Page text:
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The State Counsellor
Erast Fandorin, book 6

by Boris Akunin

      State Counsellor Erast Fandorin finds himself being framed for a murder he did not commit - that of unpopular General Khrapov. The general had formerly been the governor-general of Siberia (with all that implies), but he was on his way by train to take up his new post as minister for the interior when the deed was done. Fandorin finds himself up against not only the Okhrana (secret police) and all that implies, but pitting himself against the revolutionary who has impersonated him and - worse still - a beautiful woman.

It is always interesting to read a book set in another country which has been written by somebody who is actually from there. Somehow the matter-of-fact brutality of Akunin’s Okhrana seems more chilling and realistic than the hand-rubbing sadism that a non-Russian would feel they had to put in. Akunin is a good hand at descriptions, and snowy, pre-Revolution Russia with all its grandeur, rules and injustices comes to tactile life.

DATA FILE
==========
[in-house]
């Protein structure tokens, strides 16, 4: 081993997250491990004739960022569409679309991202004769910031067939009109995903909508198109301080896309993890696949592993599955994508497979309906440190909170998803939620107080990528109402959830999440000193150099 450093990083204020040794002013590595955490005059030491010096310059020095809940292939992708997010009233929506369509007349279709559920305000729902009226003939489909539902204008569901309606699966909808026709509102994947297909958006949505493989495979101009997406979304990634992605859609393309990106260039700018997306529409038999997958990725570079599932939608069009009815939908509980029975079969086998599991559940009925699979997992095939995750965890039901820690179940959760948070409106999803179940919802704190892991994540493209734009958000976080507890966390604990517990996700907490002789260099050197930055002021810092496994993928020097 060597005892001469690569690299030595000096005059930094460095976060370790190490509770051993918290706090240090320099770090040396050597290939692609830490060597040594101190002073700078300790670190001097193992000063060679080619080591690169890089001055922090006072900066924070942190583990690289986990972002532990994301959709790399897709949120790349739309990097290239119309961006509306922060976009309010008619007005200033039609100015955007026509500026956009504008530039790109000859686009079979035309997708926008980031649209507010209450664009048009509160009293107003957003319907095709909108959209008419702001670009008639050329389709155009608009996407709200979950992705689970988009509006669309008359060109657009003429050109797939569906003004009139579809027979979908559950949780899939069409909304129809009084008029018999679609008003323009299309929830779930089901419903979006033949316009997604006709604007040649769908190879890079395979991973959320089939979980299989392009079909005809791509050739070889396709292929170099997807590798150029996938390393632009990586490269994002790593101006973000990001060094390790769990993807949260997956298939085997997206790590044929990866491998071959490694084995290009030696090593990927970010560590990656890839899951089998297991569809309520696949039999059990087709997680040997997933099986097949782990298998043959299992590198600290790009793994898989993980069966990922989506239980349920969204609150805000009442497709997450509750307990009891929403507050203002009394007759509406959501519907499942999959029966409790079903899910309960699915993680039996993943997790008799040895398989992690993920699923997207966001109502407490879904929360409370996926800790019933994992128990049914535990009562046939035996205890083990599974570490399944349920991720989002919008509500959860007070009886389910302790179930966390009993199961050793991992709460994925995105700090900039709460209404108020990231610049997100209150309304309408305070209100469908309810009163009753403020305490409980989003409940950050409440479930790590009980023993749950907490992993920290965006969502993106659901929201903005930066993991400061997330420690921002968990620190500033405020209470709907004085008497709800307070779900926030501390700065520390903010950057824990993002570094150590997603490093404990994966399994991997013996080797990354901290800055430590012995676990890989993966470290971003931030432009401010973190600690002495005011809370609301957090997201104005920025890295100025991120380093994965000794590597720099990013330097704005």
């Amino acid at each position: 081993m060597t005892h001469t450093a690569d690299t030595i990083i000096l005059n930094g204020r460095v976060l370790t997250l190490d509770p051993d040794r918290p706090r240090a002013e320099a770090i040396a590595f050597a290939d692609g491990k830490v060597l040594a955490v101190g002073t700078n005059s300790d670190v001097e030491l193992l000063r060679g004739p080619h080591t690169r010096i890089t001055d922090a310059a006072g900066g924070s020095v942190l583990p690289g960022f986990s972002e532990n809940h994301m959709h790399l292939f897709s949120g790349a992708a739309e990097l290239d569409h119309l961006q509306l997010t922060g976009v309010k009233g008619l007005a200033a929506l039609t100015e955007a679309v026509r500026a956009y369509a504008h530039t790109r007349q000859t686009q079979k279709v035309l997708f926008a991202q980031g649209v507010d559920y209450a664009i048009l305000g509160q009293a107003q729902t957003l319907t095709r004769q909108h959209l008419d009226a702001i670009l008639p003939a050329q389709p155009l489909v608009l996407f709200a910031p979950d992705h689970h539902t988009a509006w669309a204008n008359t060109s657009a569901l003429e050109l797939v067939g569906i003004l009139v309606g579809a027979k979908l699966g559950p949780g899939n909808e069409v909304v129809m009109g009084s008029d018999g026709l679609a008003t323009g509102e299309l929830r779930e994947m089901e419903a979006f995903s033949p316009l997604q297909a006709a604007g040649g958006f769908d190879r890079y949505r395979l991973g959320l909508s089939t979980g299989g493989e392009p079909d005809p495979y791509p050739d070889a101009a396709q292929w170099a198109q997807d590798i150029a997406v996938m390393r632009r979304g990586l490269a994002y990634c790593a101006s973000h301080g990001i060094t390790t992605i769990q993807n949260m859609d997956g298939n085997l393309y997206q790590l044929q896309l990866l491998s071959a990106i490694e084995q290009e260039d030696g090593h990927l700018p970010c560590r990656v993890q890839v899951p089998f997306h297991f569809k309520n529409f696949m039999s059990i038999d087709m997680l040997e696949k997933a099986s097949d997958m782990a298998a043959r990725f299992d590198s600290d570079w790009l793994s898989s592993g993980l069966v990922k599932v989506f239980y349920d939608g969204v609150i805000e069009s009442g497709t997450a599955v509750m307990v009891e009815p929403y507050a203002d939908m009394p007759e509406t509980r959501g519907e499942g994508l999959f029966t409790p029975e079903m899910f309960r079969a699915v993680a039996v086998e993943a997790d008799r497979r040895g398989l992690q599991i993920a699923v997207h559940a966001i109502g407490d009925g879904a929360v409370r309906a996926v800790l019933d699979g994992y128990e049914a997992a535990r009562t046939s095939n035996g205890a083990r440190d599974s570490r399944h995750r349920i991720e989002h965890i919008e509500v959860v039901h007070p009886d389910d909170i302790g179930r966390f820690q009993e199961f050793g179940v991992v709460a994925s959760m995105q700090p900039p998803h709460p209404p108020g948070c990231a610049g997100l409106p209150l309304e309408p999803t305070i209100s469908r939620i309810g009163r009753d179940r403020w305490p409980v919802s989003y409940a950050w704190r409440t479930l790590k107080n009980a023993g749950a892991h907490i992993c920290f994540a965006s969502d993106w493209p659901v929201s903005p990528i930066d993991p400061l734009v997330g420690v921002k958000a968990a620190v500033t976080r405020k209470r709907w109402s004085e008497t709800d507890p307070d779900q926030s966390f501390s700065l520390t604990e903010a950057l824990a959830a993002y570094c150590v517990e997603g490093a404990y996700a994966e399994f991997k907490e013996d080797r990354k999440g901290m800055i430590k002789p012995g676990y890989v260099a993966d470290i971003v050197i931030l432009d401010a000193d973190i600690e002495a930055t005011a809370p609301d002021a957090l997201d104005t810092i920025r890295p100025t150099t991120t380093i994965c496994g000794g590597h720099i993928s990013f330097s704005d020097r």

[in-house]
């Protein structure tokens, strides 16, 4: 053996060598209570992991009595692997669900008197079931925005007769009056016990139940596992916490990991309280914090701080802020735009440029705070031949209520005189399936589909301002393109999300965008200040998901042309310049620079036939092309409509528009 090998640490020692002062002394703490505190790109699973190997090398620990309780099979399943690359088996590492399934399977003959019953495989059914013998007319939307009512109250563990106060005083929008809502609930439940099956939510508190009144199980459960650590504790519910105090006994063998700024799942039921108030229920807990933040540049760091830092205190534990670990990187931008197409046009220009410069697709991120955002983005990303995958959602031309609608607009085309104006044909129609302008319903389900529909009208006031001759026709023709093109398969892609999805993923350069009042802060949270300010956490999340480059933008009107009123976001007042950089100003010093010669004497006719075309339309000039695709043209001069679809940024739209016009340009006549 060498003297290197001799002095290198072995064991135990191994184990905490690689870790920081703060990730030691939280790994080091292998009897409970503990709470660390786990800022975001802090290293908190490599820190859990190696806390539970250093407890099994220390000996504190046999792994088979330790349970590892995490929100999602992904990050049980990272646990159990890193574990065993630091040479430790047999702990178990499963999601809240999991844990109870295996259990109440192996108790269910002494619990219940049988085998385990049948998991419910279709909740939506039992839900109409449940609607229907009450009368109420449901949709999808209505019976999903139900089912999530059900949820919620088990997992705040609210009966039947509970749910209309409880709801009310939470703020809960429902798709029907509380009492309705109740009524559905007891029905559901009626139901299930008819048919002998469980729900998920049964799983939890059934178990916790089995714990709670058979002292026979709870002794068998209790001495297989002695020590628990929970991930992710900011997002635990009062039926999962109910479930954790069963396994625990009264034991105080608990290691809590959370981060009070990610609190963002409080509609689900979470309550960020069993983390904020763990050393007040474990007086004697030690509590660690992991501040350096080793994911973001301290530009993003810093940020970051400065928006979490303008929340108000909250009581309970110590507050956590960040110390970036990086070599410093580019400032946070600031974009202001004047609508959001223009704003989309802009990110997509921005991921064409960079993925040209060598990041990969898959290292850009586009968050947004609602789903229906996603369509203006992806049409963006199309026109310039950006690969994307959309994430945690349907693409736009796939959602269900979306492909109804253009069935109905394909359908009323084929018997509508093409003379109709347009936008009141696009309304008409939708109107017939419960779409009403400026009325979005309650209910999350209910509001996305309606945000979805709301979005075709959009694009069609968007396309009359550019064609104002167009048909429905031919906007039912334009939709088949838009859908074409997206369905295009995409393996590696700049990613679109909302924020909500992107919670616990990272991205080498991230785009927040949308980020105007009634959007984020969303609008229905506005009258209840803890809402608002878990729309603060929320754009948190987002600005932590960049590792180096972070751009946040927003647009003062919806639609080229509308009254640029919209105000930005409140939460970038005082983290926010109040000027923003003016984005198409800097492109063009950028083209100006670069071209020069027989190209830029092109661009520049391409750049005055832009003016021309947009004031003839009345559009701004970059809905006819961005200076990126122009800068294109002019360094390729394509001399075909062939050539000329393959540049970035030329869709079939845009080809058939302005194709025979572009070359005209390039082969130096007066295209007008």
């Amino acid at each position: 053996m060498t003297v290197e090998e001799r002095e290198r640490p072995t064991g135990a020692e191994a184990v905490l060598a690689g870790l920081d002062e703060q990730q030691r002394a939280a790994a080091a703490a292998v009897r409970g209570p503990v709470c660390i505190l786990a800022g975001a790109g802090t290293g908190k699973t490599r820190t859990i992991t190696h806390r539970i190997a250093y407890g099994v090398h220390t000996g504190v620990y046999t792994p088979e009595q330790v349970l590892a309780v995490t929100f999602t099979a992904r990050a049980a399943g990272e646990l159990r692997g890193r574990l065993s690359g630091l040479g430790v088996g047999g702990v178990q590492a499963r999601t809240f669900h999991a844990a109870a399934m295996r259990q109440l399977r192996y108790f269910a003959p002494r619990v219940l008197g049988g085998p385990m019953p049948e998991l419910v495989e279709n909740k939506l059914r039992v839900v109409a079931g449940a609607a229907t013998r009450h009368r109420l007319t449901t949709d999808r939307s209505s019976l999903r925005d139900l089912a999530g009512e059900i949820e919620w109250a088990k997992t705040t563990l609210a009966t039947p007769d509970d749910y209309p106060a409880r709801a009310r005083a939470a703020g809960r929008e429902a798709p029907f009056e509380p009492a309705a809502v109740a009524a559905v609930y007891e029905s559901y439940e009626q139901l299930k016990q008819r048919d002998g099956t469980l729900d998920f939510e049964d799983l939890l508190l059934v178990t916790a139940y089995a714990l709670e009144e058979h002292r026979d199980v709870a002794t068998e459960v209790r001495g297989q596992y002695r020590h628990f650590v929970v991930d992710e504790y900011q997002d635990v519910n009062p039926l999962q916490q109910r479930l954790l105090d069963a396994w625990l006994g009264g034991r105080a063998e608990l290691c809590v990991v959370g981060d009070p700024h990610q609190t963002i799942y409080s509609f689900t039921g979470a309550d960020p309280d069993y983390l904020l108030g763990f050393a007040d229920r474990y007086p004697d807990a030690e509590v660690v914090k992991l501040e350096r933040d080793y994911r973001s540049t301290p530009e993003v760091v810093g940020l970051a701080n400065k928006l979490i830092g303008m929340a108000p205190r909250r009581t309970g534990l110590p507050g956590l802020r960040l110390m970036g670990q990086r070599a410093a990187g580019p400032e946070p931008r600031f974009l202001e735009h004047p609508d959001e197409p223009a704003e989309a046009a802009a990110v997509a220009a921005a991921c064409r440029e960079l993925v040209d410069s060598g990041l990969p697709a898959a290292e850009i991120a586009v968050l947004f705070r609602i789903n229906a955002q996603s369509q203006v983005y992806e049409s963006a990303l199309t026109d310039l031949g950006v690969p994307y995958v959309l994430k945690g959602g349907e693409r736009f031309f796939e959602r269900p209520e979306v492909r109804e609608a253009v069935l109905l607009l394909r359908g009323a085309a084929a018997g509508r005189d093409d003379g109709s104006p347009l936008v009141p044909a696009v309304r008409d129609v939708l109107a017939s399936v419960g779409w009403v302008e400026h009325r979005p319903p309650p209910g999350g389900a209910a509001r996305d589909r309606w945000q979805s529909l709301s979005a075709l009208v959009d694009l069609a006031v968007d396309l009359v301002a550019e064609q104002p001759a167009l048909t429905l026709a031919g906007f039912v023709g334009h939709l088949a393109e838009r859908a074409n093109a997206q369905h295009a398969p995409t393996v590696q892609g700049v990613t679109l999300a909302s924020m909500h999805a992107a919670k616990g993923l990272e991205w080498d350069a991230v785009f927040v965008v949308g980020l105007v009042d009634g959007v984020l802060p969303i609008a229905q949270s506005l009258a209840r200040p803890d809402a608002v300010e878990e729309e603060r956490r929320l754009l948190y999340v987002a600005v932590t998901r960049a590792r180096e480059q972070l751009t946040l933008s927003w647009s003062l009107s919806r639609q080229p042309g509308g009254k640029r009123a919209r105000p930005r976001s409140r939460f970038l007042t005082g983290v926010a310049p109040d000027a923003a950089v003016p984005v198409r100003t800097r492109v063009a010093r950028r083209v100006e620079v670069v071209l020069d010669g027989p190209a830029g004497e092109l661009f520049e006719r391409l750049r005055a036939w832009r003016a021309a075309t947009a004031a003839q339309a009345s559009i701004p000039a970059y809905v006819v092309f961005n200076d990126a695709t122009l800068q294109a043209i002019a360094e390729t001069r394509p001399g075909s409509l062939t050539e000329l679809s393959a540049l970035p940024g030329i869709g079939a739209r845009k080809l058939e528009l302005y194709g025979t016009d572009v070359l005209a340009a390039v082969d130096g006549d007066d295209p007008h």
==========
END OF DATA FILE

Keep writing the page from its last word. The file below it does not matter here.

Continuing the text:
Fandorin remains aloof, lacking Holmes’ obvious passion for his art although allowing himself some amorous adventures from time to time. Unfortunately Akunin does not manage to bring anything new to the familiar tale of bomb-tossing terrorists led by a psychopath, a misguided woman and other hangers-on. This, at times, made the tale seem unoriginal and a little repetitive because we’ve read it all before, many times. However, the masterly portrait of Russia just before it changed forever lingers in the mind after the minutiae of the plot has faded, and it is this which makes the price of admission worth it.

The Book

Weidenfeld and Nicolson (Orion UK)
10 January 2008
Historical Crime / Early 20th century / Moscow and environs, Russia
More at UK
NOTE: Not available yet on Amazon US site
Some violence

The Reviewer

Rachel A Hyde
Reviewed 2008
© 2008